For all that, one may leave with fears of a luxury product line—and an excuse to turn to Josh Faught for something more crotchety. He works in hemp, wool fibers, and sometimes traditional indigo dye. He adds pockets, like uncompleted sleeves or a site of organic growth. He also tosses in objects, like a dried flower or mystery novels sprayed black. Sometimes he gets flip and self-congratulatory, with allusions to lesbians and witchcraft, and sometimes just plain pretty. As last year in "The Horror Show," there is something comforting and scary about his work all the same.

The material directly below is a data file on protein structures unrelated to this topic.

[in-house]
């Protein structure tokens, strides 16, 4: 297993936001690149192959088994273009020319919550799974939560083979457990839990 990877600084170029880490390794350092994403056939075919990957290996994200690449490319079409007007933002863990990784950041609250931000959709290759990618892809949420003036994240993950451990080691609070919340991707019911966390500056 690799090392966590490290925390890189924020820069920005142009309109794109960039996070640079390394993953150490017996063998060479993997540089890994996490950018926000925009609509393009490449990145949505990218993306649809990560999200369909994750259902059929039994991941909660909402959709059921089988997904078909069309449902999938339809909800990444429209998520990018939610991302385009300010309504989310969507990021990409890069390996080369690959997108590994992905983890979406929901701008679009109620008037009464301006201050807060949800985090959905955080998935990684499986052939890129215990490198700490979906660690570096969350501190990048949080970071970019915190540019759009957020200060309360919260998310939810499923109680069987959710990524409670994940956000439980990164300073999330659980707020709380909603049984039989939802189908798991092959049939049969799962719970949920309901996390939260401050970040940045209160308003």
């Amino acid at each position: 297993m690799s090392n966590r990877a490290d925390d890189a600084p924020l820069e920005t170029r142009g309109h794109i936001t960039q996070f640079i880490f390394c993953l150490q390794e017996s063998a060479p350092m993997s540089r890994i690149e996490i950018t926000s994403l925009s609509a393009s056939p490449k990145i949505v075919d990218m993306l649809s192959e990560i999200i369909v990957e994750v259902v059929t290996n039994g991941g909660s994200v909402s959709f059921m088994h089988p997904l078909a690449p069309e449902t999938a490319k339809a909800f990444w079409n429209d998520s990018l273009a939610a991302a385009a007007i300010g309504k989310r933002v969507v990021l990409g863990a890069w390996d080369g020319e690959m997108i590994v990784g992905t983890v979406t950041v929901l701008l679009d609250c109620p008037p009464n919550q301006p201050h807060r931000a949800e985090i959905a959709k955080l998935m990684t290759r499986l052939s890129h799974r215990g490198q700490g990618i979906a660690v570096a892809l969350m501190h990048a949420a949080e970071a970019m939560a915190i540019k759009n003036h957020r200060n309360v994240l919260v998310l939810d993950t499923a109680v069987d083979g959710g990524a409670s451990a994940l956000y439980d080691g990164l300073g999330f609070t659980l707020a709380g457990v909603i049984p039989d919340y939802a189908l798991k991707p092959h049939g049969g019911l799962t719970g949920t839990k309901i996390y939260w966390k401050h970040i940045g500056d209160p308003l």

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Charles LeDray ran at The Whitney Museum of American Art through February 13, 2011, and Ann Shostrum at Elizabeth Harris through February 5. "Rags to Richesse" ran at Cavin-Morris through August 20, 2010, "Demons, Yarn, and Tales" at James Cohan through February 13, and Josh Faught at Lisa Cooley through February 14.